I have wrote 6 pages on REFORMATION OF
EDUCATIONAL SYSTEM.Final paper is a total of 15 pages. APA style.My professor had some comments which i will
mention, and the paper needs to be elaborated more and not redundant.I
will attach the references to be used and the actual paper.Professors
system will and is changing. But it could change based on the Finnish model or
it could change based on the US model, or some third model.How
it will change is not pre-determined.In
what direction would you like it to change and how might those changes come
the metaphor of evolution implies that it will change on it’s own. However,
since society is made by people, in which way it changes is determined by
society, not evolution.


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Continues Reformation of The Educational System
Yousef Alhomaid, BDS
University of Rochester, Warner School of Education
EDE 436 Diversity and Equity in Education
After reading about how Charles Darwin’s theory of evolution was implemented in
Sociology, they concluded that their own cultural attitudes and behaviors were more
advanced than those of earlier societies, adjusting and adapting to the environment and
given resources where the human being always tries to improve as an individual and as a
society as whole. I was curious to add that theory in education because knowing the fact
that is given about the amount of knowledge a young adult is consuming these days
comparing to many decades ago has every thing to do with the evolution of the
educational system. I will narrow my scope to focus on Saudi Arabia, as it is my home
country, as I will be talking about the Finnish education system and how they “evolved”
and “improved” there society threw education.
There was an article published in 2013 by Dr. Alroumi by the name of “The Saudi
Education in The Past 90 Years”. He mentioned the first sight of an educational system in
Saudi which was in the year 1925, before that the only education which was taught and
spread around the peninsula was in mosques by religious scientist (which were called),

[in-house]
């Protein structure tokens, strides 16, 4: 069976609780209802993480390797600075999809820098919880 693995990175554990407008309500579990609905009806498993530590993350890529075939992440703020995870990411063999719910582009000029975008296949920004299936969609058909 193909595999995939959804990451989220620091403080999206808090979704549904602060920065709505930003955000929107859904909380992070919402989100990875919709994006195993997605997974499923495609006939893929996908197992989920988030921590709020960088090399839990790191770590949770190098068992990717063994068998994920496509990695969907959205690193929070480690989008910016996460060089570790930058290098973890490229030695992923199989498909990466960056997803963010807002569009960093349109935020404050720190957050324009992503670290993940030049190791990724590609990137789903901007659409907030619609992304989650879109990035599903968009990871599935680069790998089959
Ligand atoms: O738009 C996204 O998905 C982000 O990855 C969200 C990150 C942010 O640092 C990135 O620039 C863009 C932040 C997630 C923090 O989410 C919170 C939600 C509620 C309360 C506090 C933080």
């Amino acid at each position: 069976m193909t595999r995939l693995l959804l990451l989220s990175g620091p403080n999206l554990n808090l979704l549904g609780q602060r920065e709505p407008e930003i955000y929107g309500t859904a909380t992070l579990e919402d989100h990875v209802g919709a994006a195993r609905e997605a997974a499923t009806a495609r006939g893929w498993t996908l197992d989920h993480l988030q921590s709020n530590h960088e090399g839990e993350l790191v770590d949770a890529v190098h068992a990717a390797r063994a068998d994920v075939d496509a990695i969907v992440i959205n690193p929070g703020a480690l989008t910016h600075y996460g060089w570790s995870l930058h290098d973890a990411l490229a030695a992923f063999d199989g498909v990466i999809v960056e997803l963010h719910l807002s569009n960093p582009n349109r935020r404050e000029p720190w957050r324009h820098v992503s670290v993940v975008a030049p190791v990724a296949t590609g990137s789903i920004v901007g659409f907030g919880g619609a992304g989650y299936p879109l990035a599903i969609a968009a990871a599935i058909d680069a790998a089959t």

and the knowledge was from the Koran and the Hadith (Stories about prophet
Mohammed), in that era there was three stages of education which were the start of
something new; fFirst was the mosque schools which was 5-6 years, next stage was
governmental schools which were organized by the Ottomans and taught in Turkish
language, then came the private schools which were funded and sponsored by the parents
who wanted there children to have better education, they also were organized by the
In the year 1927 King Abdulaziz; the founder of modern Saudi Arabia, established the
First educational system “The Knowledge Council.” it’s aim was to unify the education
of the country and develop an educational system that consists of four stages:
Preparatory, primary, secondary and Higher. Education was free for all four stages; the
council was focusing on the elimination of illiteracy that was widely spread in the
The change in the stages of educational years was fixed in the year 1943 to its new
form of 6 years of primary, 3 years of middle school and 3 years of high school.
In 1954, after the economic upraise of Saudi with the exploration of oil, “Ministry of
Education” was established, then in 1979 it was divided into two separate ministries
where one would deal with K-12 “Ministry of ?Education” and the other would deal with
the Universities “ministry of Higher Education”.
After this given brief history of the educational system in Saudi Arabia, we can see the
evolution and changes on the methods and quality of education, yet still improvement
needs to be done.
I chose Finland because of its amount of progress and its relative young age as a
country much like Saudi in its age, they basically started everything from scratch. As a
young country who found (gained independence?) its dependence year 1917 from the